- StatsCan would not lose all or even most of its business: Those at StatsCan who fear the organization would be overwhelmed by a more open world should remember, not all the data can be shared. Some data – particularly economic data gathered from companies – is sensitive and confidential. As a result there will be some data that StatsCan retains exclusive access to, and thus a monopoly over analysis. More importantly, I suspect that were Statscan data made open the demand for data analysis would grow, so arguably new capacity might end up being devoted to new demand, not existing demand.
- It will Reduce the Cost of Government: Finally, the crazy thing about StatsCan is that it sells its data and services to other Ministries and layers of government. This means that governments are paying people to move tax payer money between government ministries and jurisdictions. This is a needless administrative costs that drives up everybody’s taxes and poorly allocates scarce government resources (especially at the local level). Assuming every town and city in Canada pays $50 – 1000 dollars to access statscan data may not seem like much, but in reality, we are really paying that, plus their and StatsCan’s staff time to manage all these transactions, enforce compliance, etc… all of which is probably, far, far more.
So in summary, the cost to Canada of releasing this data will likely be pretty marginal, while the benefits could be enormous.
At best, if costs half a million dollars in forgone revenue. Given the improved access and enormous benefits, this is a pittance to pay.
At worst, StatsCana would lose maybe 20-30 million – this is a real nightmare scenario that assumes much greater competition in the marketplace (again, a lot of assumptions in this scenario). Of course the improved access to data would lead to economic benefits that would far, far, surpass this lost revenue, so the net benefit for the country would be big, but the cost to StatsCan would be real. Obviously, it would be nice if this decline in revenue was offset by improved funding for StatsCan (something a government that was genuinely concerned about Canadian economic competitiveness would jump at doing). However, given the current struggles Statscan faces on the revenue front (cuts across the board) I could see how a worse case scenario would be nerve wracking to the department’s senior public servants, who are also still reeling from the Long Form Census debacle.
Ultimately, however, I think the worse case scenario is unlikely. Moreover, in either scenario the benefits are significant.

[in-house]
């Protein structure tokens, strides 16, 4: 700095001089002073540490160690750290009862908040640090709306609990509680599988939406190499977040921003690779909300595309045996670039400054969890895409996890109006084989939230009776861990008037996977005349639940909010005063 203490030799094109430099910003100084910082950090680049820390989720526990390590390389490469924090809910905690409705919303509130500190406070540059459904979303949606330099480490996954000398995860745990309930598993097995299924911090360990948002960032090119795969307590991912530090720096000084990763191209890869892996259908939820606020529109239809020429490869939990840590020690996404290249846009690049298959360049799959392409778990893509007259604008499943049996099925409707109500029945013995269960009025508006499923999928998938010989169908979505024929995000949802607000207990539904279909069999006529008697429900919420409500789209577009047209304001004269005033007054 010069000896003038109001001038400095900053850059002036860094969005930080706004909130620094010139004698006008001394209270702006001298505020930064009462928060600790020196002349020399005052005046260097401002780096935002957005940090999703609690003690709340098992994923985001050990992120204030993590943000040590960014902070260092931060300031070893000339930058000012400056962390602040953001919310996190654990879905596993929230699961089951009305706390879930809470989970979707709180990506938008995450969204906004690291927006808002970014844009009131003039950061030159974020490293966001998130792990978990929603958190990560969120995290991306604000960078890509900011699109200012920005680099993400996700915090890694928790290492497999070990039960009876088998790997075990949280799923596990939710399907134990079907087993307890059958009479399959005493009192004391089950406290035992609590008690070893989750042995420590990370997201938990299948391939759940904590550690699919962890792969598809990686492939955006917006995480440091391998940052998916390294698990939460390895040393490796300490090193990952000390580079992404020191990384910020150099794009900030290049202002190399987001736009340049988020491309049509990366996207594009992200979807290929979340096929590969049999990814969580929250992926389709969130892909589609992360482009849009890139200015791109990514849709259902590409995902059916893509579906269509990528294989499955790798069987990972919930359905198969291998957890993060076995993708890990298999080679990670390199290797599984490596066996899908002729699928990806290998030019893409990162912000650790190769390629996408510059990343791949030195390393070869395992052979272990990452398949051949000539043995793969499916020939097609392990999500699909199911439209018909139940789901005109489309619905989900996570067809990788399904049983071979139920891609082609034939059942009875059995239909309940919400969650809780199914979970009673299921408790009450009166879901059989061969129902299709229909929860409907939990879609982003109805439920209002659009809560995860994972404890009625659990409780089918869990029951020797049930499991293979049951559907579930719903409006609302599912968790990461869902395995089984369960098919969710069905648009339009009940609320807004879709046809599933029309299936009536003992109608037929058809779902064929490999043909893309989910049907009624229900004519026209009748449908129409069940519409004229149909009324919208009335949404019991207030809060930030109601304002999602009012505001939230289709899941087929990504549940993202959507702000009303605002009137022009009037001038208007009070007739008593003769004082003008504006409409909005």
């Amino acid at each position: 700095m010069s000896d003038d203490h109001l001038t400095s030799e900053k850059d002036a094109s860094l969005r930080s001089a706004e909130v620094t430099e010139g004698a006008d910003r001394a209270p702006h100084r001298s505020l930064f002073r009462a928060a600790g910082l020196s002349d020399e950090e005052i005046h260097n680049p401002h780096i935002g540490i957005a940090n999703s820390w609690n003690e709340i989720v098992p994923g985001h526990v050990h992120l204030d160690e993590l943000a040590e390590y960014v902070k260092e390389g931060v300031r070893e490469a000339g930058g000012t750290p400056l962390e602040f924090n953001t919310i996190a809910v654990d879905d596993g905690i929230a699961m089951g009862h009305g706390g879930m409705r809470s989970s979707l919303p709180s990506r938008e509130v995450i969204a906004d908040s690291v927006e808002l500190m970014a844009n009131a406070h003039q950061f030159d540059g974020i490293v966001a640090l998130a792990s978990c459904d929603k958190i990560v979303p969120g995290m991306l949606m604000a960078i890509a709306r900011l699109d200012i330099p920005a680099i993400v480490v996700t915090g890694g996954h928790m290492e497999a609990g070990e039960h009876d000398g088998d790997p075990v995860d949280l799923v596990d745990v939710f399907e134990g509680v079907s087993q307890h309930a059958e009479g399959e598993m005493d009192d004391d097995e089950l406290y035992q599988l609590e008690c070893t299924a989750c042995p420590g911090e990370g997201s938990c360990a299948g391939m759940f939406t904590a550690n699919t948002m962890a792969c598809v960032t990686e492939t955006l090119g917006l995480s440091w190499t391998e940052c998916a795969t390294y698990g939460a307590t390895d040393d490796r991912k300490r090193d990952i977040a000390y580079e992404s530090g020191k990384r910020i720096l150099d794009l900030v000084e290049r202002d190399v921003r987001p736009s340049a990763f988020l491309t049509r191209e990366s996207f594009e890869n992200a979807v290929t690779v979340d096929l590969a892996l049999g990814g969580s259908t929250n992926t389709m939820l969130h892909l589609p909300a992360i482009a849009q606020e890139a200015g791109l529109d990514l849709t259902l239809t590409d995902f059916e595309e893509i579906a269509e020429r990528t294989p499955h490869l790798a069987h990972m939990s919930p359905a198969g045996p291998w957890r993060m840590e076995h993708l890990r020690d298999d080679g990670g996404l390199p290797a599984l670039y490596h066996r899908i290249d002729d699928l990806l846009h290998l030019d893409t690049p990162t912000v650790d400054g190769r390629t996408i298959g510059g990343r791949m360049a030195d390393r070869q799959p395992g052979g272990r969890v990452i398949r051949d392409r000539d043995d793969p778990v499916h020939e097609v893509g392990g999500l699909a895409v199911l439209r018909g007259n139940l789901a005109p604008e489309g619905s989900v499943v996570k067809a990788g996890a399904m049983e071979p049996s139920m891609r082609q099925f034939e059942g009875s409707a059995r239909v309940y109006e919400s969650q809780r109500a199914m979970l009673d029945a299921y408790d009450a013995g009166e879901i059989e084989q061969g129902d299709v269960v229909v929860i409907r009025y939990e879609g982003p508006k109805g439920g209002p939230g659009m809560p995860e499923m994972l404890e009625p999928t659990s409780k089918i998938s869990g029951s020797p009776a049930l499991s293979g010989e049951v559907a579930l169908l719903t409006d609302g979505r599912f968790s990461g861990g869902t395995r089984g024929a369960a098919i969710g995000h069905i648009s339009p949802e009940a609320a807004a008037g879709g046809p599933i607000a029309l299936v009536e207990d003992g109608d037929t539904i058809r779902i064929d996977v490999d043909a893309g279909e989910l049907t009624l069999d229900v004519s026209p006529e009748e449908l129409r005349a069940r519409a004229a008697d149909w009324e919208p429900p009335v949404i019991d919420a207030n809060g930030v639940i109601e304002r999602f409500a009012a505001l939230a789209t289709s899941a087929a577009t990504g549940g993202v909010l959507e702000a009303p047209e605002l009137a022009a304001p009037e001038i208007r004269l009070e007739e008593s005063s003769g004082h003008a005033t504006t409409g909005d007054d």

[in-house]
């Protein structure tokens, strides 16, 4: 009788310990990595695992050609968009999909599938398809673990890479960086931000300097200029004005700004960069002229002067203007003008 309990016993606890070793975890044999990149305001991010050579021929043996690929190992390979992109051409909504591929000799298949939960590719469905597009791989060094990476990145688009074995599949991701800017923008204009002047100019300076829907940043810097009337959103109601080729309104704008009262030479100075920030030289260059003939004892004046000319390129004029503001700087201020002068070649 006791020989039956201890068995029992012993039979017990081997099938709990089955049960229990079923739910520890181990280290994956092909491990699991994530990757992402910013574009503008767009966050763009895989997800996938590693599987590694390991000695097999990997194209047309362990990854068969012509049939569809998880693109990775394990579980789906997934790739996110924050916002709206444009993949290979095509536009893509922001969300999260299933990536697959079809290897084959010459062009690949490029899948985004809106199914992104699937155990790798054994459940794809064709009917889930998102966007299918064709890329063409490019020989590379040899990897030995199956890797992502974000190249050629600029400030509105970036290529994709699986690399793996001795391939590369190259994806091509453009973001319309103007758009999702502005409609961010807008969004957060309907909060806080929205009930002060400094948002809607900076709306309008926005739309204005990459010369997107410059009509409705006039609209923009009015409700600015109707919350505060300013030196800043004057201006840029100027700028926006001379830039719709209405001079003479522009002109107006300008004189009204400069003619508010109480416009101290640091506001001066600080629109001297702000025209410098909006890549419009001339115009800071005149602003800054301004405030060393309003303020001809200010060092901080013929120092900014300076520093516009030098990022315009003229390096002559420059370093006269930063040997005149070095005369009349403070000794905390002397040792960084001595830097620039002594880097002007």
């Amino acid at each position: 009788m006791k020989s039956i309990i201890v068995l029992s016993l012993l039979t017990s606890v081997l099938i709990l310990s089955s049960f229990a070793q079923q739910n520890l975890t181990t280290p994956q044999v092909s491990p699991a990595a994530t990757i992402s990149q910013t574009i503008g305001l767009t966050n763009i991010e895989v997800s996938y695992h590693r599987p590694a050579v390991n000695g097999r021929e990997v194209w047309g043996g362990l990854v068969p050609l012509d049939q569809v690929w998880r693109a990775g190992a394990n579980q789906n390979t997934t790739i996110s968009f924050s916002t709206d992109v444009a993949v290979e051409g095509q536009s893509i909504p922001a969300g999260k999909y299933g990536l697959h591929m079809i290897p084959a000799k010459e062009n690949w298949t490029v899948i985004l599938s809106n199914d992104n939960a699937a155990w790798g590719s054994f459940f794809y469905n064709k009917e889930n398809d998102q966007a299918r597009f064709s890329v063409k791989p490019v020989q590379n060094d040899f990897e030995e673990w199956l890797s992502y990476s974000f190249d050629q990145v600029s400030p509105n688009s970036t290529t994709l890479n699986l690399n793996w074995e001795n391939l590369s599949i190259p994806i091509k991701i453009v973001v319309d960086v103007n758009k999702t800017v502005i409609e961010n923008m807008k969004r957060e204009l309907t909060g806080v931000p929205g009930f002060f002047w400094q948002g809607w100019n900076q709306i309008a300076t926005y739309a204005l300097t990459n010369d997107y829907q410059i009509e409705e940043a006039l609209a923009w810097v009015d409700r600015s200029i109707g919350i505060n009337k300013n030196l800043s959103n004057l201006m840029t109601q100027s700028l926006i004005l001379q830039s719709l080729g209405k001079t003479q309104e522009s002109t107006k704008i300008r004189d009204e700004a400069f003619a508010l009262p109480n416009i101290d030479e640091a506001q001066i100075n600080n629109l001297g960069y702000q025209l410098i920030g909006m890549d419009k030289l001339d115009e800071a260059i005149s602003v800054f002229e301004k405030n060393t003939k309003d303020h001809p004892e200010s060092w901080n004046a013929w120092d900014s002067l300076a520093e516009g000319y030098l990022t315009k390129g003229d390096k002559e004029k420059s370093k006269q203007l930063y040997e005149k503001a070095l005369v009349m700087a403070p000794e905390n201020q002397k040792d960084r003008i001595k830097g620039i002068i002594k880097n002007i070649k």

Possibly the most disconcerting part of the financial reports on StatsCan on Treasury Board’s website was the stakeholder consultation associated with access to statscan’s database. It claimed that:
Usability and client satisfaction survey were conducted with a sample of clients in early 2005. Declared level of satisfaction with service was very high.
This is stunning. I’ve never talked to anyone who has had a satisfactory experience on StatsCan’s website (in contrast to their phone support – which everyone loves). I refer to the statscan site where the place where what you want is always one click away.
I’m willing to bet a great deal that the consultations were with existing long term customers – the type of people that have experience using the website. My suspicion is that if a broader consultation was conducted with potential users (university students, community groups, people like me and you, etc…) the numbers would tank. I dare you to try to use their website. It is virtually unnavigable.
Indeed, had made its website and data more accessible I suspect it the department would engage Canadians and have more stakeholders. This would have been the single most powerful thing it could have done to protect itself from cuts and decisions like the Long Form fiasco.
I know this post may anger a number of people at Statscan. I’m genuinely sorry. I know the staff work hard, are dedicated and are exceedingly skilled and professional. This type of feedback is never flattering – particularly in public. It is because you are so important to the unity, economy and quality of life in our country that it is imperative we hold you to the highest possible bar – not just in the quality of that data your collect (there you already excel) but in the way you serve and engage Canadians. In this, I hope that you get the support you need and deserve.